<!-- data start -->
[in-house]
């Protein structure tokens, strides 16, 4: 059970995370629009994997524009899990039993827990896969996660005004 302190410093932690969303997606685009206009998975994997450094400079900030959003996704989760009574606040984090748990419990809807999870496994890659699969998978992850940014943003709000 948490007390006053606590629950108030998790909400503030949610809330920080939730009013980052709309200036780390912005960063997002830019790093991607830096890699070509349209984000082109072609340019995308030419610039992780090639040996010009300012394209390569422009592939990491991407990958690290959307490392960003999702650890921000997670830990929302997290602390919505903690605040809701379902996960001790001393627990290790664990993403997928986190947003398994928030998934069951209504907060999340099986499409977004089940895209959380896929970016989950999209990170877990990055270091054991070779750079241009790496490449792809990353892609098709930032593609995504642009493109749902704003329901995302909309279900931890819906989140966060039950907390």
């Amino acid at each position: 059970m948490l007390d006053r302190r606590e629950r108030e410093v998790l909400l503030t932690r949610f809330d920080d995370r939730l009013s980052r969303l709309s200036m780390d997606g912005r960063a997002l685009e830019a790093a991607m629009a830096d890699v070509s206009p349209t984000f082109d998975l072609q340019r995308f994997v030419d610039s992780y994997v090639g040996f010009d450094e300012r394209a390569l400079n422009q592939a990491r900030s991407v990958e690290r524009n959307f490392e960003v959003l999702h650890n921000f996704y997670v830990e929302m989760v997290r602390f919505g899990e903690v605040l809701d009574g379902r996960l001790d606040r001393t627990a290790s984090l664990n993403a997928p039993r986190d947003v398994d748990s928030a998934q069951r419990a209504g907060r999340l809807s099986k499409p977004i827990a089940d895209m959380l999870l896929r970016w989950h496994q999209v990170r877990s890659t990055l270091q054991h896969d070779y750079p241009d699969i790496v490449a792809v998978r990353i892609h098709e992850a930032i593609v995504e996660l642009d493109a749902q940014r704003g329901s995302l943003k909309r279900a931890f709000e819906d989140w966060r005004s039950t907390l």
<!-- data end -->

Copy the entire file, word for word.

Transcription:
[in-house]
């Protein structure tokens, strides 16, 4: 059970995370629009994997524009899990039993827990896969996660005004 302190410093932690969303997606685009206009998975994997450094400079900030959003996704989760009574606040984090748990419990809807999870496994890659699969998978992850940014943003709000 948490007390006053606590629950108030998790909400503030949610809330920080939730009013980052709309200036780390912005960063997002830019790093991607830096890699070509349209984000082109072609340019995308030419610039992780090639040996010009300012394209390569422009592939990491991407990958690290959307490392960003999702650890921000997670830990929302997290602390919505903690605040809701379902996960001790001393627990290790664990993403997928986190947003398994928030998934069951209504907060999340099986499409977004089940895209959380896929970016989950999209990170877990990055270091054991070779750079241009790496490449792809990353892609098709930032593609995504642009493109749902704003329901995302909309279900931890819906989140966060039950907390």
């Amino acid at each position: 059970m948490l007390d006053r302190r606590e629950r108030e410093v998790l909400l503030t932690r949610f809330d920080d995370r939730l009013s980052r969303l709309s200036m780390d997606g912005r960063a997002l685009e830019a790093a991607m629009a830096d890699v070509s206009p349209t984000f082109d998975l072609q340019r995308f994997v030419d610039s992780y994997v090639g040996f010009d450094e300012r394209a390569l400079n422009q592939a990491r900030s991407v990958e690290r524009n959307f490392e960003v959003l999702h650890n921000f996704y997670v830990e929302m989760v997290r602390f919505g899990e903690v605040l809701d009574g379902r996960l001790d606040r001393t627990a290790s984090l664990n993403a997928p039993r986190d947003v398994d748990s928030a998934q069951r419990a209504g907060r999340l809807s099986k499409p977004i827990a089940d895209m959380l999870l896929r970016w989950h496994q999209v990170r877990s890659t990055l270091q054991h896969d070779y750079p241009d699969i790496v490449a792809v998978r990353i892609h098709e992850a930032i593609v995504e996660l642009d493109a749902q940014r704003g329901s995302l943003k909309r279900a931890f709000e819906d989140w966060r005004s039950t907390l």